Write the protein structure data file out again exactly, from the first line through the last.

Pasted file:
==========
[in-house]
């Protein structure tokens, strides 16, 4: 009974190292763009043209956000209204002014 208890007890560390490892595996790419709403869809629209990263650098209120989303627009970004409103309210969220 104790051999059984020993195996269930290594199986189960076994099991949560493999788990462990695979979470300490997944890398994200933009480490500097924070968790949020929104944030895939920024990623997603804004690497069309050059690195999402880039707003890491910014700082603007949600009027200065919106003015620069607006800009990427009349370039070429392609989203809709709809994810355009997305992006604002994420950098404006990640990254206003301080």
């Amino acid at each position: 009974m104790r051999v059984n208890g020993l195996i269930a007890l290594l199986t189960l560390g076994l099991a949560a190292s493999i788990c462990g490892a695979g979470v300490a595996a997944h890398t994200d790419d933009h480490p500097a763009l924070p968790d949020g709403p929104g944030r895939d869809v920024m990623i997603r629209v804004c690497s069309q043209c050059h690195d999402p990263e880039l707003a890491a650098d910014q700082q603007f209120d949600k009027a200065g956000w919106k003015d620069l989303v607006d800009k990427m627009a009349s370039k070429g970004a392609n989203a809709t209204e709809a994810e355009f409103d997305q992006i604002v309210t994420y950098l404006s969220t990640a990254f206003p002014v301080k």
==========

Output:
[in-house]
């Protein structure tokens, strides 16, 4: 009974190292763009043209956000209204002014 208890007890560390490892595996790419709403869809629209990263650098209120989303627009970004409103309210969220 104790051999059984020993195996269930290594199986189960076994099991949560493999788990462990695979979470300490997944890398994200933009480490500097924070968790949020929104944030895939920024990623997603804004690497069309050059690195999402880039707003890491910014700082603007949600009027200065919106003015620069607006800009990427009349370039070429392609989203809709709809994810355009997305992006604002994420950098404006990640990254206003301080």
């Amino acid at each position: 009974m104790r051999v059984n208890g020993l195996i269930a007890l290594l199986t189960l560390g076994l099991a949560a190292s493999i788990c462990g490892a695979g979470v300490a595996a997944h890398t994200d790419d933009h480490p500097a763009l924070p968790d949020g709403p929104g944030r895939d869809v920024m990623i997603r629209v804004c690497s069309q043209c050059h690195d999402p990263e880039l707003a890491a650098d910014q700082q603007f209120d949600k009027a200065g956000w919106k003015d620069l989303v607006d800009k990427m627009a009349s370039k070429g970004a392609n989203a809709t209204e709809a994810e355009f409103d997305q992006i604002v309210t994420y950098l404006s969220t990640a990254f206003p002014v301080k």